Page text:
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To legislate or not to legislate? A comparison of the UK and South African approaches to the development and implementation of salt reduction programs

Journal Article


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Abstract


  • The World Health Organization promotes salt reduction as a best-buy strategy to reduce chronic diseases, and Member States have agreed to a 30% reduction target in mean population salt intake by 2025. Whilst the UK has made the most progress on salt reduction, South Africa was the first country to pass legislation for salt levels in a range of processed foods. This paper compares the process of developing salt reduction strategies in both countries and highlights lessons for other countries. Like the UK, the benefits of salt reduction were being debated in South Africa long before it became a policy priority. Whilst salt reduction was gaining a higher profile internationally, undoubtedly, local research to produce context-specific, domestic costs and outcome indicators for South Africa was crucial in influencing the decision to legislate. In the UK, strong government leadership and extensive advocacy activities initiated in the early 2000s have helped drive the voluntary uptake of salt targets by the food industry. It is too early to say which strategy will be most effective regarding reductions in population-level blood pressure. Robust monitoring and transparent mechanisms for holding the industry accountable will be key to continued progress in each of the countries.

Authors


  •   Charlton, Karen E.
  •   Webster, Jacqui (external author)
  •   Kowal, Paul (external author)

Publication Date


  • 2014

Citation


  • Charlton, K., Webster, J. & Kowal, P. (2014). To legislate or not to legislate? A comparison of the UK and South African approaches to the development and implementation of salt reduction programs. Nutrients, 6 (9), 3672-3695.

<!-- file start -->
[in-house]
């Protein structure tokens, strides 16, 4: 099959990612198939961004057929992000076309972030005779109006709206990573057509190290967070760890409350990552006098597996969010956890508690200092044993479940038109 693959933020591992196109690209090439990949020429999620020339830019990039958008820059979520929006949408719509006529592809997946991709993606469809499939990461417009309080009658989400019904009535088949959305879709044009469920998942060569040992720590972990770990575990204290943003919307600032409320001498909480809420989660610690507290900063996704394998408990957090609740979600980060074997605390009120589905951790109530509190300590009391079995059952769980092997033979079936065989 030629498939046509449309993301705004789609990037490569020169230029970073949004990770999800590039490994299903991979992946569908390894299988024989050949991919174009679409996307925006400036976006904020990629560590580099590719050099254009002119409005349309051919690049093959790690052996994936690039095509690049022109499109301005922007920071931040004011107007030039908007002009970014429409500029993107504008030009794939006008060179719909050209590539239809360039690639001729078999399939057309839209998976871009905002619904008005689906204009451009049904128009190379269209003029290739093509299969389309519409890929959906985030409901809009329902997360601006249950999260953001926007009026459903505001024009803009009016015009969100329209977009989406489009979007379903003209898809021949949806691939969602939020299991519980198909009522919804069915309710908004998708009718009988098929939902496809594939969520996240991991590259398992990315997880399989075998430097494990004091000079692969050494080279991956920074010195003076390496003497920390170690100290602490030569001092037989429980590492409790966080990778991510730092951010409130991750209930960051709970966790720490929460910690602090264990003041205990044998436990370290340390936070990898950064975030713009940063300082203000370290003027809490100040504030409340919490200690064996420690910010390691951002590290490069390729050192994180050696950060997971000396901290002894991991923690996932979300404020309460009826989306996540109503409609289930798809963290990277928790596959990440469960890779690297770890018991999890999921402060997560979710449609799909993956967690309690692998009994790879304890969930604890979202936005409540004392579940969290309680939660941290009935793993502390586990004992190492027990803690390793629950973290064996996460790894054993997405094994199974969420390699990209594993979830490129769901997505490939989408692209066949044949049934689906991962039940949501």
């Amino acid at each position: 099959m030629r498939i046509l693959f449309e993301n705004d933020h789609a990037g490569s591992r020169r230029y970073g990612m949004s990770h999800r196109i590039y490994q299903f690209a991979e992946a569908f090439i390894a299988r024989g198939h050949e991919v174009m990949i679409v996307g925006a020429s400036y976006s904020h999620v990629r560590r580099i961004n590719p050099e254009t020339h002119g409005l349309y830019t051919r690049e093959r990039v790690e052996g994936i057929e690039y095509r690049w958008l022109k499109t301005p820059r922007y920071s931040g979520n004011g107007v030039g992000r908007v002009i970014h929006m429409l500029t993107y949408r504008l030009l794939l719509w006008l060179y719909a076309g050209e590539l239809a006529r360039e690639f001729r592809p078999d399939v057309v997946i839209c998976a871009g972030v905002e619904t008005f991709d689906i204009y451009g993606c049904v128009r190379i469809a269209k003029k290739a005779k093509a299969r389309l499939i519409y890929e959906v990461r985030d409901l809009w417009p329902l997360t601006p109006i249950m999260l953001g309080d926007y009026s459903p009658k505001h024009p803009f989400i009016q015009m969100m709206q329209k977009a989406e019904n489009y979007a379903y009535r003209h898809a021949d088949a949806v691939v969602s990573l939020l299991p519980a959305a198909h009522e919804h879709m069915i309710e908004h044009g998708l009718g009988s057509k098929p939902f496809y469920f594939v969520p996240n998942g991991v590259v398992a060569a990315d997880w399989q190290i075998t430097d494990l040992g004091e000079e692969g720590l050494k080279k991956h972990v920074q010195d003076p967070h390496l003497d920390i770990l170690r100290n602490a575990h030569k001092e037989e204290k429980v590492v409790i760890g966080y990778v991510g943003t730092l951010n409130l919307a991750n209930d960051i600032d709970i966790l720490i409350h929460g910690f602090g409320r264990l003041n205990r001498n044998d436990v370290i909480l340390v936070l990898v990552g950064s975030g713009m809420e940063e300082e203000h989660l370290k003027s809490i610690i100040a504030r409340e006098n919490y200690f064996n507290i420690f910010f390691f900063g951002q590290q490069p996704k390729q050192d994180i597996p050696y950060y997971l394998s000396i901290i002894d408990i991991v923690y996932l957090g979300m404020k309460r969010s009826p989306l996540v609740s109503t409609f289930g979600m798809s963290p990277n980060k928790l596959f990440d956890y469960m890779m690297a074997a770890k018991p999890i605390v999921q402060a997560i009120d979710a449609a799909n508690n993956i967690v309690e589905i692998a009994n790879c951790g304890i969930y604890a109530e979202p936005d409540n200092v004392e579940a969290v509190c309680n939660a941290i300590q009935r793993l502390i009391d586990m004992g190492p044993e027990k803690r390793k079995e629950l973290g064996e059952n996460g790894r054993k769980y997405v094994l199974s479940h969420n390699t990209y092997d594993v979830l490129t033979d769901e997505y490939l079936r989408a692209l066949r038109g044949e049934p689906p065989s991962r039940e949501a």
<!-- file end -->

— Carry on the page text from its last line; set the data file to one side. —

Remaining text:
Scopus Eid


  • 2-s2.0-84907215673

Ro Full-text Url


  • http://ro.uow.edu.au/cgi/viewcontent.cgi?article=3152&context=smhpapers

Ro Metadata Url


  • http://ro.uow.edu.au/smhpapers/2134

Number Of Pages


  • 23

Start Page


  • 3672

End Page


  • 3695

Volume


  • 6

Issue


  • 9

Abstract


  • The World Health Organization promotes salt reduction as a best-buy strategy to reduce chronic diseases, and Member States have agreed to a 30% reduction target in mean population salt intake by 2025. Whilst the UK has made the most progress on salt reduction, South Africa was the first country to pass legislation for salt levels in a range of processed foods. This paper compares the process of developing salt reduction strategies in both countries and highlights lessons for other countries. Like the UK, the benefits of salt reduction were being debated in South Africa long before it became a policy priority. Whilst salt reduction was gaining a higher profile internationally, undoubtedly, local research to produce context-specific, domestic costs and outcome indicators for South Africa was crucial in influencing the decision to legislate. In the UK, strong government leadership and extensive advocacy activities initiated in the early 2000s have helped drive the voluntary uptake of salt targets by the food industry. It is too early to say which strategy will be most effective regarding reductions in population-level blood pressure. Robust monitoring and transparent mechanisms for holding the industry accountable will be key to continued progress in each of the countries.

Authors


  •   Charlton, Karen E.
  •   Webster, Jacqui (external author)
  •   Kowal, Paul (external author)

Publication Date


  • 2014

Citation


  • Charlton, K., Webster, J. & Kowal, P. (2014). To legislate or not to legislate? A comparison of the UK and South African approaches to the development and implementation of salt reduction programs. Nutrients, 6 (9), 3672-3695.

Scopus Eid


  • 2-s2.0-84907215673

Ro Full-text Url


  • http://ro.uow.edu.au/cgi/viewcontent.cgi?article=3152&context=smhpapers

Ro Metadata Url


  • http://ro.uow.edu.au/smhpapers/2134

Number Of Pages


  • 23

Start Page


  • 3672

End Page


  • 3695

Volume


  • 6

Issue


  • 9